Question regarding a Faustina Jr (VENUS reverse) denarius

Discussion in 'Ancient Coins' started by ambr0zie, Apr 11, 2021.

  1. ambr0zie

    ambr0zie Dacian Taraboste

    Hello ladies and gentlemen,
    I won a Faustina Jr denarius. I only have 1 denarius from her so I'll gladly take it, not a fantastic coin but not junk either, in my opinion.
    I know there are Faustina fans around here so I would like their help, please.

    Reverse Legend: VENVS
    I didn't know there were Faustina II coins under Antoninus Pius, so this is another plus for me.

    Now the tricky part. Having the legends visible I thought getting the RIC number will be easy (I know this is not that important but I like finding the RIC/RSC number for all the imperial coins I buy).
    But I am miserably failing for a few hours now.
    Found the following suspects with the same legends, similar designs (from what I can see) and I eliminated the coins where Faustina is wearing a stephane/Venus has a sceptre as this is not the case with my coin:

    Two key elements - if Faustina has band of pearls round head or she's bare-headed. I admit in shame that I don't understand the difference from the OCRE examples.
    Second key element - holding apple in right hand and rudder set on dove, in left OR
    rudder set on dolphin, which coils round it, in left
    I really can't see a dove or a dolphin in the OCRE examples no matter how hard I try and of course, not on my coin.

    Any ideas, please?
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  3. Roman Collector

    Roman Collector Supporter! Supporter

    Congratulations on your new acquisition! I am happy to help and I understand your confusion because this was a very large issue and depending on the die-engraver, the details are often difficult to discern. Your coin bears Faustina's first hairstyle and first obverse inscription under Antoninus Pius and dates to AD 147-149.

    The type with a dove probably doesn't actually exist. Paul Dinsdale explains:

    RIC 517a-c (plus variants) describes 'Venus standing l., holding apple and rudder set on dolphin which coils round it.' Examples of this type show an extraordinary variety of execution in details (see illustrated examples above). On the best dies the dolphin is clearly depicted with its head facing down and to the right and its tail coiling upwards to the left around the shaft of the rudder. On inferior dies the head of the dolphin is little more than a blob, and the tail is reduced to one or more coils around the shaft. On the worst examples, only a couple of marks across the shaft remain of the dolphin, but these can clearly be seen as one end of a continuum, and that the clear intention of the die-cutter was to indicate the presence of the dolphin. However, it is these poorer defined specimens that have been erroneously described as 'Venus standing l., holding apple and rudder set on dove' (RIC 515a-b plus variants). Virtually every specimen seen, where details can be determined, show some form of diagonal markings, as in the final example above, and thus indicate the dolphin, as discussed; I have seen no specimen with a recognizable dove. Where sources are listed as corrected, unless otherwise indicated, it is because they describe a dove on the rev.​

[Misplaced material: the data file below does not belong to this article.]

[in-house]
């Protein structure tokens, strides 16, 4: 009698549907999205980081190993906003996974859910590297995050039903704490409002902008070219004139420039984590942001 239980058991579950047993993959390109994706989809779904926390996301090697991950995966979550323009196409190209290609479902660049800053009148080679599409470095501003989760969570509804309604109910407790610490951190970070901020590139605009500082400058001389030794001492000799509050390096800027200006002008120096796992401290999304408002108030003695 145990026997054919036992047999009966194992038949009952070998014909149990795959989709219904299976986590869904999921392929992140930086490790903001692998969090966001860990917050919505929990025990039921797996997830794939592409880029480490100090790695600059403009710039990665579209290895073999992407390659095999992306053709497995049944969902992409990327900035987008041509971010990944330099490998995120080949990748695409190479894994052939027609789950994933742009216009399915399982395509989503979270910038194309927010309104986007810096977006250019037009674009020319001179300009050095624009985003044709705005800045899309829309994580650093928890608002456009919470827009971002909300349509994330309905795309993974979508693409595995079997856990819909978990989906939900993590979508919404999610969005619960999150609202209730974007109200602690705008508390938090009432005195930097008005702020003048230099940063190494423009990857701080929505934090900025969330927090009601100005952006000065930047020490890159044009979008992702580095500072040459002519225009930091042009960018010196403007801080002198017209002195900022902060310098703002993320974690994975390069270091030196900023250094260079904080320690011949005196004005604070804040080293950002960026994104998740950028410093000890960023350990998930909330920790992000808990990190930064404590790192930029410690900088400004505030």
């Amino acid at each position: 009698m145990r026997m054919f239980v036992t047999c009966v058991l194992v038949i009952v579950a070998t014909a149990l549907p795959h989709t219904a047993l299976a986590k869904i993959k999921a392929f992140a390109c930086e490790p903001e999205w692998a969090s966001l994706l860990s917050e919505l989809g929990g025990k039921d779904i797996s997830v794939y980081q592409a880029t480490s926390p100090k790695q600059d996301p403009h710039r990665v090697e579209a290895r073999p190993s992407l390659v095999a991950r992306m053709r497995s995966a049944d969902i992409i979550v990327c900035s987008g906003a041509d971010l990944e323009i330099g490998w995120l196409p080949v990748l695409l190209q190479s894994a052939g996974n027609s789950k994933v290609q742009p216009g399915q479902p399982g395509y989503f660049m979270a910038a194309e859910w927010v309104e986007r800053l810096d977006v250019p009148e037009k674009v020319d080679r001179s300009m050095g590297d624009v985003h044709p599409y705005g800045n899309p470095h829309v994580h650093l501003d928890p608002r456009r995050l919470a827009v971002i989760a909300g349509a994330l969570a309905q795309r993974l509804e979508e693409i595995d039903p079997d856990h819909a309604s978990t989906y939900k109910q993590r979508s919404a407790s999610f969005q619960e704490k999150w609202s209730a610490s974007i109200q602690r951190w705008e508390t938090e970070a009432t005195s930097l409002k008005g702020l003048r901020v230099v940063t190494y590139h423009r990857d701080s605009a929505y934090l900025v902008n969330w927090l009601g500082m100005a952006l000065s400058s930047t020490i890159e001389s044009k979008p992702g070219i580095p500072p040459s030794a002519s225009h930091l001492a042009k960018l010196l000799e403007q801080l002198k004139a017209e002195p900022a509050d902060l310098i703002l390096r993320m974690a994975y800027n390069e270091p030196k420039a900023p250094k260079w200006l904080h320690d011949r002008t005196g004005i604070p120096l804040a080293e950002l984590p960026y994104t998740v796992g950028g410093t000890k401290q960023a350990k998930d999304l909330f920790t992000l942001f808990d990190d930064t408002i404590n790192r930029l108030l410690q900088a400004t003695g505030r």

Your coin indeed has a strand of pearls around Faustina's head and its reverse shows a rudder set on a dolphin. It is RIC 517c; BMCRE 1067; Cohen —; Strack 495.

    This is no. 1067 in the British Museum:


    Here is the example in my collection:

    Faustina II, AD 147-175/6.
    Roman AR denarius, 2.64 g, 17.4 mm, 7 h.
    Rome, AD 147-150.
    Obv: FAVSTINAE AVG PII AVG FIL, bust of Faustina II, draped, right, with band of pearls round head.
    Rev: VENVS, Venus, standing left, holding apple or globe in right hand and rudder around which is twined a dolphin in left hand.
    Refs: RIC 517c; BMCRE 1067-73; RSC 266a; Strack 495; RCV 4708; CRE 233.
  4. ambr0zie

    ambr0zie Dacian Taraboste

    Thank you @Roman Collector! I was of course thinking about you when I mentioned "Faustina fans".
    I really appreciate your explanations and I saved your post in my personal catalogue.
    I wasn't expecting a Faustina denarius to cause such attribution issues for me, but I'm glad there is a clear answer.
    This coin was not initially on my wish list, but the ones I wanted just slipped and I decided to go for it. It doesn't seem rare, but 1. the quality is satisfying enough 2. I was surprised that the coin is older than I thought (under Pius) 3. it's clear that other collectors had the same issues with attributing it as I had so this is another plus :)
    Roman Collector likes this.
  5. Severus Alexander

    Severus Alexander Blame my mother. Supporter

    I recently purchased a 517c as well - mine has a fairly blobby dolphin, and it looks a lot like a duck! I can see where the dove idea comes from. (Thanks for those details @Roman Collector!). I need to take a photo of this coin, this dealer's photo is atrocious:

    faustina 517c.jpg
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